Moscow, 1988. It is the twilight of the Cold War, and the KGB is at its most ruthless. In the last three years, ten CIA operatives have been executed or neutralized. Langley has no idea how the KGB seems to be able to predict the CIA's every move, but some believe they are using an invisible electromagnetic powder that allows them to keep tabs on anyone who touches it: spy dust. Enter CIA officers Tony Mendez and Jonna Goeser, who come together to head up a team of technical wizards and operational specialists, determined to solve the mystery that threatens to bring down the curtain on the Cold War's final act. Beginning in Indochina and culminating in a breathtakingly daring operation in the heart of the Kremlin itself, Spy Dust reveals more about U.S. intelligence techniques abroad than any previously published work of nonfiction, and is a riveting account of spycraft, courage, loyalty, and love.
This is the dramatic and inspirational first-person story of theoretical physicist, Dr. Ronald Mallett, who recently discovered the basic equations for a working time machine that he believes can be used as a transport vehicle to the past. Combining elements of Rocket Boys and Elegant Universe, Time Traveler follows Mallett's discovery of Einstein's work on space-time, his study of Godel's work on a solution of Einstein's equation that might allow for time travel, and his own research in theoretical physics spanning thirty years that culminated in his recent discovery of the effects of circulating laser light and its application to time travel. The foundation for Mallett's historic time-travel work is Einstein's theory of general relativity, a sound platform for any physicist. Through his years of reading and studying Einstein, Mallett became a buff well before he had any notion of the importance of the grand old relativist's theories to his own career. One interesting subtext to the story is Mallett's identification with, and keen interest in, Einstein. Mallett provides easy-to-understand explanations of the famous physicist's seminal work.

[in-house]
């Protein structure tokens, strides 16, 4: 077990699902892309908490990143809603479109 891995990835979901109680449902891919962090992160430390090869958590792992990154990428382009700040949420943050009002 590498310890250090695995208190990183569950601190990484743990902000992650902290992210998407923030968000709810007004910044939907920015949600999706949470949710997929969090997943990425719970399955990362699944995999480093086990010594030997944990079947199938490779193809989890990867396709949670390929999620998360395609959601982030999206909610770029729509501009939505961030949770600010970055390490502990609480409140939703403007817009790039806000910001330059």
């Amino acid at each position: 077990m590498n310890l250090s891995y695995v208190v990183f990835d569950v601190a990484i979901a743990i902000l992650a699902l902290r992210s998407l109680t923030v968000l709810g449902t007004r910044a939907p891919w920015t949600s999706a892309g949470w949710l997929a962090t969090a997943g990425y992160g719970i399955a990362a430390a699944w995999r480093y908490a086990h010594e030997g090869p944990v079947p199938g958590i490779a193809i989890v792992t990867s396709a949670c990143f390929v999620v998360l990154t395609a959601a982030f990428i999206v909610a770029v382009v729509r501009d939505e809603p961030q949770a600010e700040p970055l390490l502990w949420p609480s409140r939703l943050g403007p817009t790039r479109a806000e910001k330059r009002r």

"Nail-biting true adventure."--Kirkus Reviews In 1909, two men laid rival claims to this crown jewel of exploration. A century later, the battle rages still. This book is about one of the most enduring and vitriolic feuds in the history of exploration. "What a consummate cur he is," said Robert Peary of Frederick Cook in 1911. Cook responded, "Peary has stooped to every crime from rape to murder." They had started out as friends and shipmates, with Cook, a doctor, accompanying Peary, a civil engineer, on an expedition to northern Greenland in 1891. Peary's leg was shattered in an accident, and without Cook's care he might never have walked again. But by the summer of 1909, all the goodwill was gone. Peary said he had reached the Pole in September 1909; Cook scooped him, presenting evidence that he had gotten there in 1908. Bruce Henderson makes a wonderful narrative out of the claims and counterclaims, and he introduces fascinating scientific and psychological evidence to put the appalling details of polar travel in a new context.